Sally Scheef on September 24, 2019:
The sequel is an unnecessary addition. The stage musical has one of the most effective endings in musical theater, and the audience is left to imagine what comes after in any way that suits them,
LND distorts and plays free and loose with the characters. The Phantom, for instance, hasn't learned anything or changed because of what happened in the Final Lair. He is just as selfish and manipulative as he was before he realized what love really was and unselfishly let Christine go in the Lair. Will discovering he is a father change him? Maybe.
ALW should have left well enough alone.
Shannon on June 29, 2019:
I actually preferred Phantom to be honest. It was left to our imagination where both men still loved her after her death as evidenced by the visits to her grave. Love never dies doesn't really make a lot of sense in the context of the original. It's more an alternative than a continuation since Christine died in her 60's in the original.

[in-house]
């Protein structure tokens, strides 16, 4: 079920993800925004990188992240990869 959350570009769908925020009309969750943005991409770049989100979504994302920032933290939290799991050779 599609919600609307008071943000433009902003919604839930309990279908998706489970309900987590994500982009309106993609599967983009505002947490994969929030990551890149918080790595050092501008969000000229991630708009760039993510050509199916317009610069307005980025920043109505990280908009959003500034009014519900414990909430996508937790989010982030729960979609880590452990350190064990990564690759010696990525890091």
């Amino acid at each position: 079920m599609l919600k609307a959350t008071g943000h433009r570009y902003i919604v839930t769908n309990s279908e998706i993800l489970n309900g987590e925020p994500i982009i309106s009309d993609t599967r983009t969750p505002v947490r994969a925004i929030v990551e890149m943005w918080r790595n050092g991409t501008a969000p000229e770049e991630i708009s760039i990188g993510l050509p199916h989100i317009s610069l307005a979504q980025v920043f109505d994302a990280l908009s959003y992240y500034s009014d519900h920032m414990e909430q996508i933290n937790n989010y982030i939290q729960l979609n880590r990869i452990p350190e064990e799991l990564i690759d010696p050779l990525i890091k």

Also, Raoul wasn't just a random love at first site. He was someone from her past that she's likely always had feelings for. When together, they're recalling the "Little Lottie" story, a source of affection between them. They've only been separated for 6-8 years at the end of the day. It's totally plausible to me that childhood best friends would fall in love. That's why I've always rooted for Raoul. The relationship between them was real.
The Phantom was a predator preying on a 16 year old girl, and had been preying on her for years. His interest in her wasn't healthy. lol.